CHILDREN - The government devoted little attention to children's rights or their welfare and had few policies in this area, although it sponsored a few seminars, media programs, and announcements on the Convention on the Rights of the Child. In 2004 the parliament passed a trafficking in persons law, focused almost exclusively on trafficked children; however, no other provisions for the welfare of children were legislated.

There are instances of street children living in the country. The average age was 10. They have been the targets of police sweeps in an effort to reduce trafficking in persons.

SECTION 6 WORKER RIGHTS – [d] In June the government issued a decree relating to child labor, forbidding the employment of children in street vending, car‑washing, and selling or attending in bars and restaurants, but this law was rarely and only periodically enforced. According to a 2001 child labor study by UNICEF, the most recent information available, child labor existed primarily in the form of children working as farmhands and market vendors in family businesses. In addition during the year there were unconfirmed reports that foreign children were used as market vendors by non-relatives and had no access to schooling.

Concluding Observations Of The Committee On The Rights Of The Child (CRC)

UN Convention on the Rights of the Child, 3 November 2004

[accessed 3 February 2011]

[56] The Committee welcomes the State party’s ratification of ILO Conventions No. 138 and No. 182 in 2001 and takes note of the adoption in 2004 of the new law against smuggling of migrants and trafficking in persons. Nevertheless, it remains concerned at the significant number of children, especially girls, working on the street and as domestic servants and about the lack of effective implementation of the labor laws and mechanisms to control child labor.

[58] The Committee is concerned at the growing number of child prostitutes in the streets of the State party’s capital. It is also concerned that the State party’s report lacks specific data on sexual exploitation and trafficking of children and information on legislation on sexual exploitation.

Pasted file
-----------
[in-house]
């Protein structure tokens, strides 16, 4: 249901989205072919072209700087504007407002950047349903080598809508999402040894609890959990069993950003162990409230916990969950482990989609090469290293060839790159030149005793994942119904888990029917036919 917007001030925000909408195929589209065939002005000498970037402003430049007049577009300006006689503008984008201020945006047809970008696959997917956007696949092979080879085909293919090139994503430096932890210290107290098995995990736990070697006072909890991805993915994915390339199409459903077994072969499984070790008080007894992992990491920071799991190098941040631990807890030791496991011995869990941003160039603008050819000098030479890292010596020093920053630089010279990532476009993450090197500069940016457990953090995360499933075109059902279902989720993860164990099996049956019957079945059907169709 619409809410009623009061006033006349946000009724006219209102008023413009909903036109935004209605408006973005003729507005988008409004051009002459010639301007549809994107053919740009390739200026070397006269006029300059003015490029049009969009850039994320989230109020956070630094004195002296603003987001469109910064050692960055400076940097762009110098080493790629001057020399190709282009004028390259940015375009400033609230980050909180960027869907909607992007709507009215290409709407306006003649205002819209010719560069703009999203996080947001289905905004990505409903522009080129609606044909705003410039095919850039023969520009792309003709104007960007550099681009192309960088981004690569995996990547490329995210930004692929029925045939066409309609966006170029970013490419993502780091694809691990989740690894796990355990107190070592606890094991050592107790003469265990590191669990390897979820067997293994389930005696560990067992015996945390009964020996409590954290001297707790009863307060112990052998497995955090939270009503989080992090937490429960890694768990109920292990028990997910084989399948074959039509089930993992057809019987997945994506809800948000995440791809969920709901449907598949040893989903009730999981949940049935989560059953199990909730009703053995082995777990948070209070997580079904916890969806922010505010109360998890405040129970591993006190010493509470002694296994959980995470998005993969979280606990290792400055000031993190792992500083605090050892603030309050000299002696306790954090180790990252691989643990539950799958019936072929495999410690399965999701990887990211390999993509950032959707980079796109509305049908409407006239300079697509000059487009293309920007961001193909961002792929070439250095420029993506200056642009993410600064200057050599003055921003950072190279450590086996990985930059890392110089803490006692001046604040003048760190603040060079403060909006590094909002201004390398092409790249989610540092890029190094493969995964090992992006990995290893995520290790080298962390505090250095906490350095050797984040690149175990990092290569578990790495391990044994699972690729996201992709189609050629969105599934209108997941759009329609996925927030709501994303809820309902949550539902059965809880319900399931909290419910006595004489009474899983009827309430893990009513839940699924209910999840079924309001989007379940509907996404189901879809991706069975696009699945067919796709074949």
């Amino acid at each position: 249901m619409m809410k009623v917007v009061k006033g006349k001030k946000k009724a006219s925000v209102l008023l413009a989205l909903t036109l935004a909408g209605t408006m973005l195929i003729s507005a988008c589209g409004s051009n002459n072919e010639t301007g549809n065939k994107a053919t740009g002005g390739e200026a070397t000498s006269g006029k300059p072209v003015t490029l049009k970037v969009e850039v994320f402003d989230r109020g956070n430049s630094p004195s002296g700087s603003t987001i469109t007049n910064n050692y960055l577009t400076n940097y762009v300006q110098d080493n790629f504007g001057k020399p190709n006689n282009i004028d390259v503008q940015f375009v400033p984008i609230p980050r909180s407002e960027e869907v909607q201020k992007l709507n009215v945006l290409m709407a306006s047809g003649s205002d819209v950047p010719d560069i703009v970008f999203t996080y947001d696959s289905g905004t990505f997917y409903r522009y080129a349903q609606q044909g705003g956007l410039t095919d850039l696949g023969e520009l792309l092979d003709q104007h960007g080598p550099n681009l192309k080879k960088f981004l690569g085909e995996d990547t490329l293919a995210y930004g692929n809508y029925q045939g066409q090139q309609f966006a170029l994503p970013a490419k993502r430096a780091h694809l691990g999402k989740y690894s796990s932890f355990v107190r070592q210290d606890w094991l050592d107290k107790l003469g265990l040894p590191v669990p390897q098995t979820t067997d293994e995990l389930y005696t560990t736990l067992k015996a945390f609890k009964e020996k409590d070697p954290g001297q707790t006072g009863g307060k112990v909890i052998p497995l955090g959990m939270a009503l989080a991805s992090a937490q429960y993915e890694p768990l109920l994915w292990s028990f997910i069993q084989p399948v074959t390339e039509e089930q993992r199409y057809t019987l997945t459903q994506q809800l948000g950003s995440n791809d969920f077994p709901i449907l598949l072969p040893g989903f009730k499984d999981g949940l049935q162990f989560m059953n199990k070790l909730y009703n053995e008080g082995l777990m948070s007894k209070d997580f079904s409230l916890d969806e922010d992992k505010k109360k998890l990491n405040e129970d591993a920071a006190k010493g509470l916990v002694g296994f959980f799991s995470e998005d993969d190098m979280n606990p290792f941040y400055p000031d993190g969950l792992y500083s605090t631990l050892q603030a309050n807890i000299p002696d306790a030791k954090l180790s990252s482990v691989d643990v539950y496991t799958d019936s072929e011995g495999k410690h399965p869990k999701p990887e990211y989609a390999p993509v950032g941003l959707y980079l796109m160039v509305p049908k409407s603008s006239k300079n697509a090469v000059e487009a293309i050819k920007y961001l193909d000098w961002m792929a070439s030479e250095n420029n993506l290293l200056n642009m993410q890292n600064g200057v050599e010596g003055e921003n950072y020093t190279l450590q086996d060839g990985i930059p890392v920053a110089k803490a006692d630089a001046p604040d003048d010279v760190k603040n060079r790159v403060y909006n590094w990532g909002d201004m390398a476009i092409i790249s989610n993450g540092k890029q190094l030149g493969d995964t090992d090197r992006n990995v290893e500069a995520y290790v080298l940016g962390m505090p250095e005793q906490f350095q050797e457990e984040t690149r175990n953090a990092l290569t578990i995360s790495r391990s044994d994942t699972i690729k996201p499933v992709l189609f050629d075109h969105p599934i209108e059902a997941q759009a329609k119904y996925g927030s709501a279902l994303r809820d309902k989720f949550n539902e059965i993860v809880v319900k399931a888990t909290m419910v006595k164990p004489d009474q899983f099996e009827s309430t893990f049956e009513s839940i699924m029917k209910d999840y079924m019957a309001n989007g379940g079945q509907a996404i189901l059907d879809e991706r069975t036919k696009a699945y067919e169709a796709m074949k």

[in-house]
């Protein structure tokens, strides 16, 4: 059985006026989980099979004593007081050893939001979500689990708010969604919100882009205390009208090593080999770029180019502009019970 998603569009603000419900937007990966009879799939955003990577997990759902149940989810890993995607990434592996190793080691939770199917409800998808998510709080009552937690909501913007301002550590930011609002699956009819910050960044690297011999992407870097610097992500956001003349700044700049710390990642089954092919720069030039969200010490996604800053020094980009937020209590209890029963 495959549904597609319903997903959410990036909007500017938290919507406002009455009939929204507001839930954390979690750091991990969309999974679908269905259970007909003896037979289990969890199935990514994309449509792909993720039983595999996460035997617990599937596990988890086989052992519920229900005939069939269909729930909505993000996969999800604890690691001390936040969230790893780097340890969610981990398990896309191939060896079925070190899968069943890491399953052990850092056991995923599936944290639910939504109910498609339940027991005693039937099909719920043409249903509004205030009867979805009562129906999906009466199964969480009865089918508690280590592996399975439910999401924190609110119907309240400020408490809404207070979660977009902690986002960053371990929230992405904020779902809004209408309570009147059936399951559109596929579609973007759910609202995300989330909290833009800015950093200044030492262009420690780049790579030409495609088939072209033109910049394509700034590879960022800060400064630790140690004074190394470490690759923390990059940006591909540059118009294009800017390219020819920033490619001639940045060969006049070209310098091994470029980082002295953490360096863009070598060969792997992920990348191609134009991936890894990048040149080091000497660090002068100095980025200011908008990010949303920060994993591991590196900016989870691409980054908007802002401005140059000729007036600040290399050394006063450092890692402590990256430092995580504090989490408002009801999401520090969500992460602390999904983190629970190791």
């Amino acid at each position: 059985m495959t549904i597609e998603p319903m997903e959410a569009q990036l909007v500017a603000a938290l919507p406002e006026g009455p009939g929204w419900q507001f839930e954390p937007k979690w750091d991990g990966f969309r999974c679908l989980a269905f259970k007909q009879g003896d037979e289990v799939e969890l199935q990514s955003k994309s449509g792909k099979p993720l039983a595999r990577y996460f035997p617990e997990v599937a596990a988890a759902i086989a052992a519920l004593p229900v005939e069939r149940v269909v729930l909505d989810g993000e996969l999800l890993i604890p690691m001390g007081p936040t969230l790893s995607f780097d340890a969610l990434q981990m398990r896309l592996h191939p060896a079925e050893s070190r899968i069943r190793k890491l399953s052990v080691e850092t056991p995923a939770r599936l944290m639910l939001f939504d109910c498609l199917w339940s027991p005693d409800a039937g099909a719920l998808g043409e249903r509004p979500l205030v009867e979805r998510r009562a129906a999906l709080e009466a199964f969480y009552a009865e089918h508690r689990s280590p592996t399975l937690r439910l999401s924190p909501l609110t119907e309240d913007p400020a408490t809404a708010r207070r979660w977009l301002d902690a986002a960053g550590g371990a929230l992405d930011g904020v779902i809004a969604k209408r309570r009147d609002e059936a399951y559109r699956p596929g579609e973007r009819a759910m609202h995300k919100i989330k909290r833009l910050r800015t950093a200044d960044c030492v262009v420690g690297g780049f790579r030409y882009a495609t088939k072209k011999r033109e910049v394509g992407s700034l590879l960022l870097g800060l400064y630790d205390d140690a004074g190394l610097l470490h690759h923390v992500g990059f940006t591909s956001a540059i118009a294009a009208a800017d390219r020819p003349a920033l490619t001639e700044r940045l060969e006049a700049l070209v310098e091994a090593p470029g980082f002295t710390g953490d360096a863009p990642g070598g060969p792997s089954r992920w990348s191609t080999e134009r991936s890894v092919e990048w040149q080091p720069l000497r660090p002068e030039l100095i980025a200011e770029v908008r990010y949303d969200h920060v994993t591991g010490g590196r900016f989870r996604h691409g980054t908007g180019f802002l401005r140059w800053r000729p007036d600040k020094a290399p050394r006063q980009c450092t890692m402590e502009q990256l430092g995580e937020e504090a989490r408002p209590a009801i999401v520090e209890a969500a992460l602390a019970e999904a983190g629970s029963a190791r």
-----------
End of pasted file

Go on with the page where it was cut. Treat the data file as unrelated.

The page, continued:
Equatorial Guinea

Consortium for Street Children

At one time this article had been archived and may possibly still be accessible [here]

[accessed 11 May 2011]

The poverty and status of street children does not appear to be a concern of the government.  Most international NGOs in the country are currently focusing on street girls, because of the common discrimination they face, along with dealing overall health issues and HIV care.

Committee On Rights Of Child Considers Report Of Equatorial Guinea

UN Committee On The Rights Of The Child (CRC) Press Release, 24 September 2004

[accessed 11 May 2011]

Since the exploitation of hydrocarbons in Equatorial Guinea some ten years ago, the country had witnessed an influx of foreigners into its territory. A parallel development has been the presence of many street children of foreign origin working as vendors.

Committee On Rights Of Child Concludes Thirty-Seventh Session

Press Release HR/4796, UN Information Service, Geneva, 1 October 2004

[accessed 7 Aug  2013]

Given the significant growth rate of the gross domestic product in the State party, the Committee was deeply concerned about the persistence of widespread poverty and the still high number of children who did not enjoy the right to an adequate standard of living, including adequate housing and other basic services.

All material used herein reproduced under the fair use exception of 17 USC § 107 for noncommercial, nonprofit, and educational use.  PLEASE RESPECT COPYRIGHTS OF COMPONENT ARTICLES.  Cite this webpage as: Patt, Prof. Martin, "Street Children – Equatorial Guinea",, [accessed <date>]